Philosophy is unique among all the academic disciplines in that it does not have a clearly defined subject matter. Consider a few (admittedly rough) examples,
- Mathematician's study numbers,
- Psychologists study the mind and behavior,
- Linguists study language,
- Biologists study organisms.
Yet Philosophers also study all of these thing, and much more besides.
It honestly does no good to be told that "philosophy" comes from the Greek "philo" and "sophia", or 'love of wisdom', that those who attain a Ph.D. in any field are receiving a Doctorate of Philosophy, or that scientists used to be called 'natural philosophers'.
It is interesting to note that there are many "Philosophy of's":
- Philosophy of Mathematics
- Philosophy of Mind
- Philosophy of Psychology
- Philosophy of Language
- Philosophy of Science
- Philosophy of Physics
- Philosophy of Biology
- Philosophy of History
- Philosophy of Law
- Philosophy of Economics
- Philosophy of Religion
- Philosophy of Education
- Philosophy of Art
- Philosophy of Politics
Indeed, for any discipline whatsoever, there seems to be a philosophy of it.
Of course, a Philosopher of Mathematics is not doing mathematics, else she would not be a philosopher; she would be a mathematician. What is she doing, then?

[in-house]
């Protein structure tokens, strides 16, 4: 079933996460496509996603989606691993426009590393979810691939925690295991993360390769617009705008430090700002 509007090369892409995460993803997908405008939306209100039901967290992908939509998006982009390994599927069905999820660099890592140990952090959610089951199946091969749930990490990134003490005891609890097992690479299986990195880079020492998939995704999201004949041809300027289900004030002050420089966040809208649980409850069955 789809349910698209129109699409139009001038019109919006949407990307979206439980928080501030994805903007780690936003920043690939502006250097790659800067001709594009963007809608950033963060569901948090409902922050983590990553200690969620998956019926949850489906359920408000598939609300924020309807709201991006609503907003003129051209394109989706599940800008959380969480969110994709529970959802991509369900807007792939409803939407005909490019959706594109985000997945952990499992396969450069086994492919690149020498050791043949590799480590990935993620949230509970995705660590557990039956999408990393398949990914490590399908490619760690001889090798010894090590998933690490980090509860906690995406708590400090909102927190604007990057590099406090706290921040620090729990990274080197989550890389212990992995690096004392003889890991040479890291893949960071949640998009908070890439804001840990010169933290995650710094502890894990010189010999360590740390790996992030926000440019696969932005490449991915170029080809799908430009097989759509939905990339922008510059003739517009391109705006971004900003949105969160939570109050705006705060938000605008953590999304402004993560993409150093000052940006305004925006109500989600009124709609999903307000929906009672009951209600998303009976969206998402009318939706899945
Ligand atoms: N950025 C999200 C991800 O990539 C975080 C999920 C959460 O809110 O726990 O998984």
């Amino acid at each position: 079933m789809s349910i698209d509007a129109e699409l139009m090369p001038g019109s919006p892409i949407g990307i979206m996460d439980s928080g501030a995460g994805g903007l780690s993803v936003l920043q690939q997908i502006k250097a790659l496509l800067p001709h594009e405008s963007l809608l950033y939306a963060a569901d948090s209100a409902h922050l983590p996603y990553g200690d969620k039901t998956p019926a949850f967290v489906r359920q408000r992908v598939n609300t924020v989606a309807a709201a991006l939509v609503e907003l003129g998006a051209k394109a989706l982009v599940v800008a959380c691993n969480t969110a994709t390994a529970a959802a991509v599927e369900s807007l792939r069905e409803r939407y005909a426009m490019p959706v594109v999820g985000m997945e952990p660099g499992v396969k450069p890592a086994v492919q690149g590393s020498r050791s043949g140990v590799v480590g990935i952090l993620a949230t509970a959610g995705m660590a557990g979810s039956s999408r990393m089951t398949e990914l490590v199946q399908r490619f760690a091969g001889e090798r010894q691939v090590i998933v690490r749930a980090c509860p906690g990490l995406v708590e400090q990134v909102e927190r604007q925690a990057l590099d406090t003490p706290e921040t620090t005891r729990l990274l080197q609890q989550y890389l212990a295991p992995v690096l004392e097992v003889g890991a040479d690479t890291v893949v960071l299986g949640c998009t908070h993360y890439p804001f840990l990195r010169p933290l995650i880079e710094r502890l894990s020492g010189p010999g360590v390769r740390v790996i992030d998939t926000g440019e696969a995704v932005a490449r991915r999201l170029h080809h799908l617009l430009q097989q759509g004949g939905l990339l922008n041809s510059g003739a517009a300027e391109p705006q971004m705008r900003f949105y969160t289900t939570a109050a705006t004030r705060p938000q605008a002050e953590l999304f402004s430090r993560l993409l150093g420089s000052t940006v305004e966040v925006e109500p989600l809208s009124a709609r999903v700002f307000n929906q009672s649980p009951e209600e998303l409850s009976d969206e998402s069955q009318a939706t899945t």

Think of it this way. Every field of study makes important bedrock assumptions. Physicists make assumptions about the structure of the Universe. Economists make assumptions about monetary systems. Psychologists make assumptions about beliefs and desires. And so on. They have to make these assumptions to get on with the job of rigorously studying their subject.
The reason why there are so many "Philosophy of's" is that a large part of philosophy has to do with bedrock assumptions. The philosopher is always wondering whether the assumptions are right and, if not, how to find alternatives.
For example, the Theologian assumes God exists, and tries to work out what follows from that bedrock assumption. The Philosopher of Religion, on the other hand, puzzles over whether God exists.
Thus, Philosophy is a foundational enterprise. It seeks to examine the foundations of our understanding of the world. Do we really understand the world, or are we fooling ourselves?
Once you understand Philosophy as a discipline concerned with foundations, the traditional way of dividing Philosophy up into main subject areas begins to make more sense:
Metaphysics: The study of reality and its fundamental nature.
Epistemology: The study of knowledge and how we come to have it.
Logic: The study of truth and inference.
Value: The study of how we ought to live and what is good.
Summing up, it is clear that philosophy is devoted to careful, rigorous thought about abstract, foundational, and deeply important issues.
Ultimately, though, Wittgenstein had it right: Philosophy is an activity. It is something you do, like playing a game of chess or running a marathon, and the best way to find out about Philosophy is to do it.